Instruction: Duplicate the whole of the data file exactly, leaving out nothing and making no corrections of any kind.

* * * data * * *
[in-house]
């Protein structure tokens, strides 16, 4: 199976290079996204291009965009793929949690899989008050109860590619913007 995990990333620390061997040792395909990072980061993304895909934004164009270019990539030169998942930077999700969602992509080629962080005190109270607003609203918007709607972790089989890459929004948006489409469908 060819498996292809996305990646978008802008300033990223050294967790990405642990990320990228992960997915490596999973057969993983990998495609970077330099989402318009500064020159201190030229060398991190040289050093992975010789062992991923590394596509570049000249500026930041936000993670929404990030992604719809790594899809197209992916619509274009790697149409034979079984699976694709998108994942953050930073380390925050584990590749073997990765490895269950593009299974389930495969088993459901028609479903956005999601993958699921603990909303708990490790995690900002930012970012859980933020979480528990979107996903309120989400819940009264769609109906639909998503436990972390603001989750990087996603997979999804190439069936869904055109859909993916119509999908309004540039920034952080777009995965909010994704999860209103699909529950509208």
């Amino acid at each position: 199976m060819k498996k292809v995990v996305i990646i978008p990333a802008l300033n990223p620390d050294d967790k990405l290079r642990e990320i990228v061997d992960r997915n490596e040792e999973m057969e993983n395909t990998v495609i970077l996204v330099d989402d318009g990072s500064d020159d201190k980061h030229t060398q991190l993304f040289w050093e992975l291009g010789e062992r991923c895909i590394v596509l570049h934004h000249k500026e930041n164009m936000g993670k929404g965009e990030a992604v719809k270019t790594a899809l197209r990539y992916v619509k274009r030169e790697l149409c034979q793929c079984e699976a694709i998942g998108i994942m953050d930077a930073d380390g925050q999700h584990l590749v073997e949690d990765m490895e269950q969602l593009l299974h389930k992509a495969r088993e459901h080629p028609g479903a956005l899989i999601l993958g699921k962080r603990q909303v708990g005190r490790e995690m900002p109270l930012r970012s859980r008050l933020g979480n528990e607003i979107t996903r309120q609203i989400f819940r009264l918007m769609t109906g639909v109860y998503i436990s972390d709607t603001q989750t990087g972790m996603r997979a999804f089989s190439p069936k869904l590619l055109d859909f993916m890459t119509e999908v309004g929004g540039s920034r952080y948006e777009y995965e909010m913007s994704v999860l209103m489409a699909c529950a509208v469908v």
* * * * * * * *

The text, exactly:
[in-house]
């Protein structure tokens, strides 16, 4: 199976290079996204291009965009793929949690899989008050109860590619913007 995990990333620390061997040792395909990072980061993304895909934004164009270019990539030169998942930077999700969602992509080629962080005190109270607003609203918007709607972790089989890459929004948006489409469908 060819498996292809996305990646978008802008300033990223050294967790990405642990990320990228992960997915490596999973057969993983990998495609970077330099989402318009500064020159201190030229060398991190040289050093992975010789062992991923590394596509570049000249500026930041936000993670929404990030992604719809790594899809197209992916619509274009790697149409034979079984699976694709998108994942953050930073380390925050584990590749073997990765490895269950593009299974389930495969088993459901028609479903956005999601993958699921603990909303708990490790995690900002930012970012859980933020979480528990979107996903309120989400819940009264769609109906639909998503436990972390603001989750990087996603997979999804190439069936869904055109859909993916119509999908309004540039920034952080777009995965909010994704999860209103699909529950509208």
């Amino acid at each position: 199976m060819k498996k292809v995990v996305i990646i978008p990333a802008l300033n990223p620390d050294d967790k990405l290079r642990e990320i990228v061997d992960r997915n490596e040792e999973m057969e993983n395909t990998v495609i970077l996204v330099d989402d318009g990072s500064d020159d201190k980061h030229t060398q991190l993304f040289w050093e992975l291009g010789e062992r991923c895909i590394v596509l570049h934004h000249k500026e930041n164009m936000g993670k929404g965009e990030a992604v719809k270019t790594a899809l197209r990539y992916v619509k274009r030169e790697l149409c034979q793929c079984e699976a694709i998942g998108i994942m953050d930077a930073d380390g925050q999700h584990l590749v073997e949690d990765m490895e269950q969602l593009l299974h389930k992509a495969r088993e459901h080629p028609g479903a956005l899989i999601l993958g699921k962080r603990q909303v708990g005190r490790e995690m900002p109270l930012r970012s859980r008050l933020g979480n528990e607003i979107t996903r309120q609203i989400f819940r009264l918007m769609t109906g639909v109860y998503i436990s972390d709607t603001q989750t990087g972790m996603r997979a999804f089989s190439p069936k869904l590619l055109d859909f993916m890459t119509e999908v309004g929004g540039s920034r952080y948006e777009y995965e909010m913007s994704v999860l209103m489409a699909c529950a509208v469908v």